Bhutan Parliament’s National Council is an apolitical body, which means candidates contest as individuals and not as a representative of a political party. A minimum qualification is that candidates are required to have a formal university degree. The upper house is a significant part of Bhutan’s legislative body, with powers to review performance and issues, as well as, consider, pass, amend or reject “any legislation” passed by the lower house.

In the 25-member body, 20 seats are elected directly from each dzongkhag (district), while five are appointed by the Druk Gyalpo, King of Bhutan. On 20 April 2018 Bhutan has elected a new upper house of parliament for the third time, with a majority of new faces, including two women members. According to the Election Commission of Bhutan (ECB), the final voter turnout was 54.3%. This was slightly above the 53% in the first NC elections in 2008 and substantially higher than the dip to 45.15% in 2013. Only 14 sitting members of the second National Council had stood again for re-election. Only five incumbents were returned after the surprise defeats of “sure-shot candidates” - people voted for change.

The National Council (NC) elections held on 20 April 2018, would be followed by the third National Assembly elections towards the end of the year. The primary round held 15 September 2018 resulted in a surprise defeat for the ruling People's Democratic Party of Prime Minister Tshering Tobgay. Economic issues rank high in the campaign manifestos of both parties. Despite impressive growth of 7.5 percent in 2017, Bhutan faces high unemployment and rising external debts.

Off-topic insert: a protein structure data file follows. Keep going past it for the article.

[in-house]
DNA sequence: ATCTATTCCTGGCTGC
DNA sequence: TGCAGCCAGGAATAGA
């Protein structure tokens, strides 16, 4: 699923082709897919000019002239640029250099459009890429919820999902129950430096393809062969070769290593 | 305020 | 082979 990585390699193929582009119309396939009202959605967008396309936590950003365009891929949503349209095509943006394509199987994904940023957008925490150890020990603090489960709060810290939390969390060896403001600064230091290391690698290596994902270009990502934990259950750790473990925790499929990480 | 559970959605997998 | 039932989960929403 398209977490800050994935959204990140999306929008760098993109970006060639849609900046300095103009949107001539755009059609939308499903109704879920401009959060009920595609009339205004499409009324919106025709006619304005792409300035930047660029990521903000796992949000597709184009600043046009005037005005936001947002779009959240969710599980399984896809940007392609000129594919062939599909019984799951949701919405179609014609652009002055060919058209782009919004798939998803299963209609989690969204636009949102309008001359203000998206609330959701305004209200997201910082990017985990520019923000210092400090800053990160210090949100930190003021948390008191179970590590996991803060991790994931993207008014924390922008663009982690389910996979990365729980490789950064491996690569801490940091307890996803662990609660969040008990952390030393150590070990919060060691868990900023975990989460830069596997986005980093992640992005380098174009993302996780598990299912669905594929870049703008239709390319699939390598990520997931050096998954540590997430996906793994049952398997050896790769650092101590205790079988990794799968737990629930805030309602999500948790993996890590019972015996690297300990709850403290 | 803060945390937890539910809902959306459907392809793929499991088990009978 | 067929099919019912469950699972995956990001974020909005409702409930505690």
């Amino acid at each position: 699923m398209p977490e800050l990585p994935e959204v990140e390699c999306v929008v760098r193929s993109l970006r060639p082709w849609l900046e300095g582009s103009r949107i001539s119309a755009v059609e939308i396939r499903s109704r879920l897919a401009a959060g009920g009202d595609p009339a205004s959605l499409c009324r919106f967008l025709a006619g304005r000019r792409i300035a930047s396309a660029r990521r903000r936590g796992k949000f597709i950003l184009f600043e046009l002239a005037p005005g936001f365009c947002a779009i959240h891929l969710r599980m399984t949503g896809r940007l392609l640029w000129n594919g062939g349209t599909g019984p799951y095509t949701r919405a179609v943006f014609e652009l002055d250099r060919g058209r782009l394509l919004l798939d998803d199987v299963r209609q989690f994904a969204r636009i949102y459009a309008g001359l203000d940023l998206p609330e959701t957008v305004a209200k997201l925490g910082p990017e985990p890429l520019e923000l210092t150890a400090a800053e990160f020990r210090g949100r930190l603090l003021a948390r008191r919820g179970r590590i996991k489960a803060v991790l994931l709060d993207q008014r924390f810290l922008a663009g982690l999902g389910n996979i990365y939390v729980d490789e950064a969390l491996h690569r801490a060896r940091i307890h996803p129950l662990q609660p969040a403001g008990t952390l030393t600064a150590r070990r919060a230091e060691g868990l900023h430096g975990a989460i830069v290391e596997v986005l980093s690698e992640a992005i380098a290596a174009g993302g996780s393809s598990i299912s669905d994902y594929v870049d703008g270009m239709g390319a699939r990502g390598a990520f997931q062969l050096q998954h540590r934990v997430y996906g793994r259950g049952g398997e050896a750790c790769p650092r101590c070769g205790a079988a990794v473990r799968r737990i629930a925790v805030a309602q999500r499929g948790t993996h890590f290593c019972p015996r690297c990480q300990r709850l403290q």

A relative newcomer, the Druk Nyamrup Tshogpa (DNT) emerged victorious in the September polls with 31.8 percent of votes cast. The Druk Nyamrup Tshogpa (DNT) (30.9 percent), formed the opposition from 2013 to 2018. As per the constitution of Bhutan only two parties, who get the highest votes in the primary round, can participate in the final round. DNT and DPT had got maximum votes in the primary round election, while ruling People’s Democratic Party [PDP] along with it the pro-India Prime Minister Tshering Tobgay, came third and failed to qualify for the last round.

Many pundits had expected the ruling People’s Democratic Party to breeze past the primaries due to its popularity for having jump-started economic growth and resolved the shortage of Indian Rupee in its reserves, critical for the country’s trade. However, a strong anti-incumbent sentiment appears to have shifted the currents.

Voters in the tiny Himalayan nation of Bhutan cast their ballots in the country's third general elections to decide which party will lead the young democracy for the next five years. A total of 438,663 registered voters could choose candidates on 18 October 2018 for the 47-member National Assembly, or lower house of parliament. The poll was a runoff between the royalist Druk Phuensum Tshogpa and the center-left Druk Nyamrup Tshogpa parties.

The Druk Phuensum Tshogpa manifesto pledged to continue Bhutan’s economic growth with a continued focus on the traditional sectors – hydroelectricity and tourism. The Druk Nyamrup Tshogpa manifesto outlined the goal of diversifying the Bhutanese economy by reducing its reliance on hydroelectric sector. Druk Nyamrup Tshogpa’s manifesto proposes incentivising agricultural work, making teaching a sought-after job, and increasing public-sector wages, as well as focusing on healthcare.

Nyamrup Tshogpa (DNT) won the National Assembly elections. According to provisional results, DNT won 30 seats in 47 member National Assembly, the lower house of the parliament. Druk Phuensum Tshogpa (DPT) got the remaining 17 seats. DNT is led by Lotay Shering, a surgeon, who won popularity with his promise of better healthcare.